Aim: Metformin therapy reduces microvascular complications in Type 2 diabetes; questions remain, however, regarding its impact on macrovascular events. This study examined metformin use in relation to risk of cardiovascular-related hospitalization and mortality.
Methods: We conducted a retrospective cohort analysis, using Saskatchewan Health administrative databases to identify new users of oral antidiabetic drugs. Subject groups were defined by medication use during 1991-1999: sulphonylurea monotherapy, metformin monotherapy, or combination therapy. Deaths and non-fatal hospitalizations recorded during the study period were identified as cardiovascular-related from ICD-9 codes. The main outcome was a composite of first non-fatal hospitalization or death. Standard multivariate techniques, including propensity scores, were used to adjust for potential confounding. Multivariate Cox proportional hazard models were used to examine the relationship between metformin use and the composite endpoint.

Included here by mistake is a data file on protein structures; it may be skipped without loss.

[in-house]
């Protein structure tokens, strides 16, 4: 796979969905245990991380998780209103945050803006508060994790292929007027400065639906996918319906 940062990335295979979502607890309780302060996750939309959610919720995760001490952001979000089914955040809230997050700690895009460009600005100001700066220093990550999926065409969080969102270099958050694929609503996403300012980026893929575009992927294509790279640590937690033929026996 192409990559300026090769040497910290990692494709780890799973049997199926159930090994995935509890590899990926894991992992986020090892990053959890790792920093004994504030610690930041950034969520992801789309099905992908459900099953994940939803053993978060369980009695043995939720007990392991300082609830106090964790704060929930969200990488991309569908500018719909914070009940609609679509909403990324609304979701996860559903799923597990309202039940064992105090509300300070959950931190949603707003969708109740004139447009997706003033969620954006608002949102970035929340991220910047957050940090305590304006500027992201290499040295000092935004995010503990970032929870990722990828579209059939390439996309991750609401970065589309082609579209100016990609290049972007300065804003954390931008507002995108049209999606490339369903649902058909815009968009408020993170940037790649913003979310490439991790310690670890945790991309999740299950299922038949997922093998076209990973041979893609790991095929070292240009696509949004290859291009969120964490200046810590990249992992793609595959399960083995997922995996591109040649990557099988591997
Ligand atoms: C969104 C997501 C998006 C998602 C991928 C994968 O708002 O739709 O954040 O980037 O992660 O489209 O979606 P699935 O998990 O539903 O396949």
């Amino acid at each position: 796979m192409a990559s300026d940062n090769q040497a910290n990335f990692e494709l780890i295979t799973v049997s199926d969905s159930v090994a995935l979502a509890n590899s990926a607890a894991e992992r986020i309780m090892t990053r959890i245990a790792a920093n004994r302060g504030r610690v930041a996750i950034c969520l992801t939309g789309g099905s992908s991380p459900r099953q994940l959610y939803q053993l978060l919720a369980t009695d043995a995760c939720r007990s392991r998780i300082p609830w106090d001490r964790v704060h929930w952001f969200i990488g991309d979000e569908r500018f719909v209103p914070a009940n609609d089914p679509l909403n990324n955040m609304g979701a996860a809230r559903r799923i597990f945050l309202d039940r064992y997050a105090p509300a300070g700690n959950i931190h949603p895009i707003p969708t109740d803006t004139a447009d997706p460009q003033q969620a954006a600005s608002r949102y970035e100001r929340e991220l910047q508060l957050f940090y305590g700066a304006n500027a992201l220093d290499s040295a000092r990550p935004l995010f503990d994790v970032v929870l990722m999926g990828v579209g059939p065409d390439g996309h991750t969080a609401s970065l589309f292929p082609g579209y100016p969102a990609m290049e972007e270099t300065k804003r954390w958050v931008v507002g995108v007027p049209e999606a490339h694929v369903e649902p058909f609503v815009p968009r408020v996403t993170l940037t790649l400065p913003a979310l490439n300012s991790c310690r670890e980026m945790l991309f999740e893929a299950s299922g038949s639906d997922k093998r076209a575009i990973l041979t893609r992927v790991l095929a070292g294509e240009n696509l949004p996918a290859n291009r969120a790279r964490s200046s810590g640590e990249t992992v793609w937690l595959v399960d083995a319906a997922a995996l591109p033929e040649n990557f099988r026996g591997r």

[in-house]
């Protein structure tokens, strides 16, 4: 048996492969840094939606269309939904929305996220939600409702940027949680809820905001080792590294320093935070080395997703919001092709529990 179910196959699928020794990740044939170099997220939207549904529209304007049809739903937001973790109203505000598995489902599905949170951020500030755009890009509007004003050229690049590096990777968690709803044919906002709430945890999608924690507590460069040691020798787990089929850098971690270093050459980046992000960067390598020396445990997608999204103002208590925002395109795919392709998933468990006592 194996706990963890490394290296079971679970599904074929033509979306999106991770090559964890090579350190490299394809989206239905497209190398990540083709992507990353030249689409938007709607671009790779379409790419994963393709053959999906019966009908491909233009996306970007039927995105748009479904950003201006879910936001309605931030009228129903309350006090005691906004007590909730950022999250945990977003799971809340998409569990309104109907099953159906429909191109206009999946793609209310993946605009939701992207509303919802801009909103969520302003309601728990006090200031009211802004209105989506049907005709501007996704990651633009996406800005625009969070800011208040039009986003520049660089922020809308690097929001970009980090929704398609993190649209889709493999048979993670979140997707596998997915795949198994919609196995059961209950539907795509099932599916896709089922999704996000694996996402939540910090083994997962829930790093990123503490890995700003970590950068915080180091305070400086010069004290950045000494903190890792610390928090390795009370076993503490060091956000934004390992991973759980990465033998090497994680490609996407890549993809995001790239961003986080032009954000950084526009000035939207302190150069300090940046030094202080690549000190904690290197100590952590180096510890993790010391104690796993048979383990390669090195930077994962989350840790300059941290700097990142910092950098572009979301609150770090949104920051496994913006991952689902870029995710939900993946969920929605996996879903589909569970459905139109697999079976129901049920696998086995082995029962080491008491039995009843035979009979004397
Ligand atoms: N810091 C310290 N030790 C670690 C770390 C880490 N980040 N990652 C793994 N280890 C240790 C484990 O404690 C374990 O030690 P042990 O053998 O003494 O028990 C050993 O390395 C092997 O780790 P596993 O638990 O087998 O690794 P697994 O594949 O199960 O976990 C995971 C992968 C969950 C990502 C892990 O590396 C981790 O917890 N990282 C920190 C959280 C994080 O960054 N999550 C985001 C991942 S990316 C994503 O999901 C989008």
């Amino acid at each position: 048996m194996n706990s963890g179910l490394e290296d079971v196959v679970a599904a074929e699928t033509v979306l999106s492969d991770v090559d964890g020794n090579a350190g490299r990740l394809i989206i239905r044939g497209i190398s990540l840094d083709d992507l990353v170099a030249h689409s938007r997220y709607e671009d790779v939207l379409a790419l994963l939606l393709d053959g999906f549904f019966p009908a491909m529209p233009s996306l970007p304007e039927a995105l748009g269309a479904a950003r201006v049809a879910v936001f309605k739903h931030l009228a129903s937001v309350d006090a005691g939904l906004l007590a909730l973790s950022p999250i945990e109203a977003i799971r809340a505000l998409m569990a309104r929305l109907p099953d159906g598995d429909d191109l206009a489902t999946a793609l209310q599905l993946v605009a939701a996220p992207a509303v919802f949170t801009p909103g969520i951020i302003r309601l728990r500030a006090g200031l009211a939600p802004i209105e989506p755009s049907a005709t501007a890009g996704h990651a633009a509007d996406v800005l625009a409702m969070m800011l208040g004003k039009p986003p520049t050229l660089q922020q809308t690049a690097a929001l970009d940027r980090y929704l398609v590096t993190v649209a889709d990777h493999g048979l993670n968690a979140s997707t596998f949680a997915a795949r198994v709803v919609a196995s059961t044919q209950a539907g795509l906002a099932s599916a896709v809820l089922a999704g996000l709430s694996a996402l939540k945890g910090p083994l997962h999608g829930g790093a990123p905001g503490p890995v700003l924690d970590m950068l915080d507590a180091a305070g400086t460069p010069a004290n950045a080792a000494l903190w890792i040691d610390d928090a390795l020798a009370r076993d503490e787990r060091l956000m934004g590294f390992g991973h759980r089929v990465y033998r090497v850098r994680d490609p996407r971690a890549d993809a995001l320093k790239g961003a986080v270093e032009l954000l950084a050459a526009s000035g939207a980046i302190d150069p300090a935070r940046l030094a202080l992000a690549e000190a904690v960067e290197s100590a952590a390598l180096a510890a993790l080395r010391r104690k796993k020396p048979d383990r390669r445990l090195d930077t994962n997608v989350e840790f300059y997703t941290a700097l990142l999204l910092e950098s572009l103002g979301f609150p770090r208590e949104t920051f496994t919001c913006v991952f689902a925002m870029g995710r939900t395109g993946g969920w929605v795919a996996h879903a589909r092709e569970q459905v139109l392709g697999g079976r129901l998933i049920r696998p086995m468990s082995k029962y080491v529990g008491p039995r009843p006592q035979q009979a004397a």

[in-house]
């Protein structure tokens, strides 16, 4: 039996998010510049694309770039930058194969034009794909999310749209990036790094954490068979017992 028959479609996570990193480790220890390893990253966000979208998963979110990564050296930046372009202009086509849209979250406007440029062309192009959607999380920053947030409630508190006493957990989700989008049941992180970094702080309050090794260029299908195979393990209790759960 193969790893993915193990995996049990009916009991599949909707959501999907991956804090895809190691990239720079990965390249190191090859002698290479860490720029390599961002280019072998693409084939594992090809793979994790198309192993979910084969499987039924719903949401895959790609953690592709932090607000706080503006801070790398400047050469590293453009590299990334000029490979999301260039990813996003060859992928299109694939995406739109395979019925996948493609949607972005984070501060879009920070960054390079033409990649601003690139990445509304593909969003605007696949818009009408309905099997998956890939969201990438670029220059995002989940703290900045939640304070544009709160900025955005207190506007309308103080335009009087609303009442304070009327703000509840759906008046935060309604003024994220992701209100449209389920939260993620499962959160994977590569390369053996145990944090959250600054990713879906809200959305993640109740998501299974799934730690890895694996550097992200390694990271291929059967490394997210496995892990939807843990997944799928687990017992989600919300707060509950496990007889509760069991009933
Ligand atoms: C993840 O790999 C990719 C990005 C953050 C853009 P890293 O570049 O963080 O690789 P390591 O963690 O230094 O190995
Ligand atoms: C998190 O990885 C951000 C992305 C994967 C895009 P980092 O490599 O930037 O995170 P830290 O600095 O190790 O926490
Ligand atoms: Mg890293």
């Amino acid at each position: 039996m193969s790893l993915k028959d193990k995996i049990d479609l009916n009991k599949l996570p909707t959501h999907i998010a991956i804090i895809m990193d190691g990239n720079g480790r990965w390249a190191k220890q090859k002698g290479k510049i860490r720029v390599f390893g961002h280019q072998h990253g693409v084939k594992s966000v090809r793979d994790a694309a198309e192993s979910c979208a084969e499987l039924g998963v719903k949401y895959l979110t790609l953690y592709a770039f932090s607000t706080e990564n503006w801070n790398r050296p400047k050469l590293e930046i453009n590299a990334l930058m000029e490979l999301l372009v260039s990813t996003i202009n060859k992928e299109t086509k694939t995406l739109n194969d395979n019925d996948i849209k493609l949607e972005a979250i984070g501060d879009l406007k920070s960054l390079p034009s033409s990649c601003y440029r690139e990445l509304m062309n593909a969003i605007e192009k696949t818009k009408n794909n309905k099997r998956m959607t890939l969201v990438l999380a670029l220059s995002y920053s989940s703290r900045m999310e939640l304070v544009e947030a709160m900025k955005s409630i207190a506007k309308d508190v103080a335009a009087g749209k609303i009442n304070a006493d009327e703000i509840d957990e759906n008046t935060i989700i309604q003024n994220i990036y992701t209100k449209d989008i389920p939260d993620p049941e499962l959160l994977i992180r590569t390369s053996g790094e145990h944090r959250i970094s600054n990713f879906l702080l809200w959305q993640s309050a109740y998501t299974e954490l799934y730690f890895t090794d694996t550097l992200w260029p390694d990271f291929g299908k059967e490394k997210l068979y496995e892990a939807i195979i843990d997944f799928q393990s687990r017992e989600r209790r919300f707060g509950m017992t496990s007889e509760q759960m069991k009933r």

Results: Metformin monotherapy was associated with a lower risk of the composite endpoint (adjusted hazard ratio 0.81; 95% confidence interval 0.68, 0.97) compared with sulphonylurea monotherapy. Combination therapy with meformin and a sulphonylurea was associated with lower mortality, but had similar hospitalization rates, to sulphonylurea monotherapy.
Conclusions: Metformin monotherapy was associated with a lower risk of cardiovascular-related morbidity and mortality, and combination metformin and sulphonylurea therapy was associated with a reduced risk of fatal cardiovascular events, when compared with sulphonylurea monotherapy.